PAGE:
I am preparing for an exam and found this integral in a previous test. Did I do it correctly?

My attempt.

$$ \int\frac{\sqrt{x^2+2x-3}}{x+1}\,dx $$ Complete the square of $x^2+2x-3$; I changed the integral to $$ \int\frac{\sqrt{(x-1)^2-4}}{x+1}\,dx $$ then set $u=x+1$ to get $$ \int\frac{\sqrt{u^2-4}}{u}\,dx $$ Using the triangle, $2\sec\theta=u$ and $du=2\sec\theta\tan\theta d\theta$ $$ \int\frac{\sqrt{(2\sec\theta)^2-2^2}}{2\sec\theta}2\sec\theta \tan\theta\, d\theta $$ This I simplified to $$ 2\int\tan^2\theta\, d\theta = 2\int\sec^2\theta-1\,d\theta =2[\tan\theta-\theta]+C $$

Back substitute $$ \theta=\tan^{-1}\frac{\sqrt{u^2-4}}{2} $$ and $$ \tan\theta=\frac{\sqrt{u^2-4}}{2} $$ Back substitute $u=x+1$ $$ \int\frac{\sqrt{x^2+2x-3}}{x+1}\,dx= \sqrt{(x-1)^2-4}-\tan^{-1}{\sqrt{(x-1)^2-4}}+C $$

  • $\begingroup$ If you just need a verification. You can use wolfram alpha $\endgroup$ – MrYouMath May 13 '16 at 12:28
  • $\begingroup$ if the sign of $2x$ is right, you your mistaken has started in first line. $\endgroup$ – Guilherme Thompson May 13 '16 at 12:34
  • $\begingroup$ In the third step when u take u=x+1 , Why did u put u in place of (x-1)^2 as u^2?You have written (x-1)^2 instead of (x+1)^2 $\endgroup$ – Murtuza Vadharia May 13 '16 at 12:34

I changed the integral to $\int\frac{\sqrt{(x-1)^2-4}}{x+1}dx$ then $u=x+1$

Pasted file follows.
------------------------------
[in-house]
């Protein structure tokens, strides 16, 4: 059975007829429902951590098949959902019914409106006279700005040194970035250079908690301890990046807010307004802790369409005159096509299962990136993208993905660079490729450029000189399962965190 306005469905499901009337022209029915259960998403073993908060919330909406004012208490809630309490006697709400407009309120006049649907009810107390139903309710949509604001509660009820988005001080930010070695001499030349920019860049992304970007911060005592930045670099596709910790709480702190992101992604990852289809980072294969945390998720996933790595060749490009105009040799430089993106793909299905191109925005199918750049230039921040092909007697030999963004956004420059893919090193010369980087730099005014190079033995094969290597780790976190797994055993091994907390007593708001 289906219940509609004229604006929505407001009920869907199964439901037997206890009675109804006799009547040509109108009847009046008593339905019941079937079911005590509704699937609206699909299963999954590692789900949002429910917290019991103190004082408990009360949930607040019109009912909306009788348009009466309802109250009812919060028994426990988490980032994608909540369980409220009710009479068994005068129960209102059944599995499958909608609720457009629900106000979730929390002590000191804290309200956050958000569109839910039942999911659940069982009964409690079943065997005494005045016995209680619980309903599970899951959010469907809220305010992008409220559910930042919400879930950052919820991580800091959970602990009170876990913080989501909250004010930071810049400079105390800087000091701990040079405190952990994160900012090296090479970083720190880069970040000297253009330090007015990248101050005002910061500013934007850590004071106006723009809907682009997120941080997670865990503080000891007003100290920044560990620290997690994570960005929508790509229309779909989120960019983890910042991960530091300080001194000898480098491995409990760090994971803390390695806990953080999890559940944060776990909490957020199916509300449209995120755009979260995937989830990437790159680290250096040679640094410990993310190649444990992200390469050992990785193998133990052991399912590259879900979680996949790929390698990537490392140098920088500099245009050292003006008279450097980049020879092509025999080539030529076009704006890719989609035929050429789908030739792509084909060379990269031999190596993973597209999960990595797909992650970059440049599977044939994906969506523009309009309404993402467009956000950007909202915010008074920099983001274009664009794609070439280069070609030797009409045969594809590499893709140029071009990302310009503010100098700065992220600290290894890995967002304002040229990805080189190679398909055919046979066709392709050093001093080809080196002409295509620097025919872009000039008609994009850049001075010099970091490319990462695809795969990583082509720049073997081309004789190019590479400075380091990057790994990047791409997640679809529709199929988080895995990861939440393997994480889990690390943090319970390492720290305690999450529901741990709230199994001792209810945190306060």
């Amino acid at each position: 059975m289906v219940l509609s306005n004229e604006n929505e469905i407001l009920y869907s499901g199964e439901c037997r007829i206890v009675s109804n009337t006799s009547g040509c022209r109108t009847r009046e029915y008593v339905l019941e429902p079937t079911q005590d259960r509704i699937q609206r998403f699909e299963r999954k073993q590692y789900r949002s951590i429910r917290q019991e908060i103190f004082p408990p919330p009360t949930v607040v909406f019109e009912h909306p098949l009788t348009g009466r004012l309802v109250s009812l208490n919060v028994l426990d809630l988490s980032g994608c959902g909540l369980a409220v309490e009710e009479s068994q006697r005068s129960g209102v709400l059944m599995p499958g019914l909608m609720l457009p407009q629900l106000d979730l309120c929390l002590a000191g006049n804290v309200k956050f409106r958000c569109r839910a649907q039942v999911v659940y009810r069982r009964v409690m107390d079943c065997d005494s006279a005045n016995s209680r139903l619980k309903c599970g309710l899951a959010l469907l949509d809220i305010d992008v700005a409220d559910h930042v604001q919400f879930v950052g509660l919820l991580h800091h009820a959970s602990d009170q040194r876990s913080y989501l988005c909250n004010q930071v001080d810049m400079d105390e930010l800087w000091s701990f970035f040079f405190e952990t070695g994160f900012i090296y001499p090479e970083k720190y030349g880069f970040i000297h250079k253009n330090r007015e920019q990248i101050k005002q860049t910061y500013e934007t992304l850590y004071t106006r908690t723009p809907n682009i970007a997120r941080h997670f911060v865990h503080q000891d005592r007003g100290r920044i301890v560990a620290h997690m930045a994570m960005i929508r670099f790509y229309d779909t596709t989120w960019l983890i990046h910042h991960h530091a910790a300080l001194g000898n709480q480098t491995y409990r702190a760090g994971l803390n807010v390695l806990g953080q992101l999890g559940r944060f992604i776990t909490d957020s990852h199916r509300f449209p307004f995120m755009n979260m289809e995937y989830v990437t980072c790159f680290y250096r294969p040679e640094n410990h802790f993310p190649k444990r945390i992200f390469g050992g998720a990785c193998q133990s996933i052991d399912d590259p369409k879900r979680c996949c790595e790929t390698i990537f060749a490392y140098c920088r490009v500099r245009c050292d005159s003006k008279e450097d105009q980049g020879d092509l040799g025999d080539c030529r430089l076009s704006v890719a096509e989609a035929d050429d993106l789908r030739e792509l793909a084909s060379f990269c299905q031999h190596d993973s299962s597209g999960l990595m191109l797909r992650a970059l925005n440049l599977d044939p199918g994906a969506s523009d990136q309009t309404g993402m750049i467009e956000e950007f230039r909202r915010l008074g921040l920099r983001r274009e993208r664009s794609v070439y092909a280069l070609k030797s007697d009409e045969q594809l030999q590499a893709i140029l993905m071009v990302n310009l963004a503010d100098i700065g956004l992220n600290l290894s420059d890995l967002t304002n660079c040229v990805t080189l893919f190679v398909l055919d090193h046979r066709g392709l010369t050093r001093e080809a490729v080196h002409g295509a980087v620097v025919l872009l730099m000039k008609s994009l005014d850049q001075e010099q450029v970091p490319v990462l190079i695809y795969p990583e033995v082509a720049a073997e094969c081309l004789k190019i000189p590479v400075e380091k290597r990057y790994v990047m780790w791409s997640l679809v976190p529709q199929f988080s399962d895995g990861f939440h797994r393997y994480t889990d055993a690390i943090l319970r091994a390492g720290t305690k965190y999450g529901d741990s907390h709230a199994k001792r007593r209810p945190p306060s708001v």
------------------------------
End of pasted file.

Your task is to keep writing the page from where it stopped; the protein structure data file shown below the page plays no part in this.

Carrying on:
It should be $$\int\frac{\sqrt{(x\color{red}{+}1)^2-4}}{x+1}dx$$

I simplified to $2\int tan^2\theta d\theta$ = $2\int\sec^2\theta-1d\theta$ $=2[tan\theta-\theta]+C$

back substitute $\theta=tan^{-1}\frac{\sqrt{u^2-4}}{2}$and $tan\theta=\frac{\sqrt{u^2-4}}{2}$ back substitute $u=x+1$

I think you did nothing wrong here.


This is not correct :

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  • $\begingroup$ than you @mathlove $\endgroup$ – Gobabis May 13 '16 at 12:44

You've made a mistake. I hope you can find it using my answer


Substitute $u=x+1$ and $\text{d}u=\text{d}x$:


Substitute $u=2\sec(s)$ and $\text{d}u=2\tan(s)\sec(s)\space\text{d}s$.

We get that $\sqrt{u^2-4}=\sqrt{4\sec^2(s)-4}=2\tan(s)$ and $s=\text{arcsec}\left(\frac{u}{2}\right)$:


Notice now, the integral of $\sec^2(s)$ is equal to $\tan(s)$ and the integral of $1$ is just $s$.

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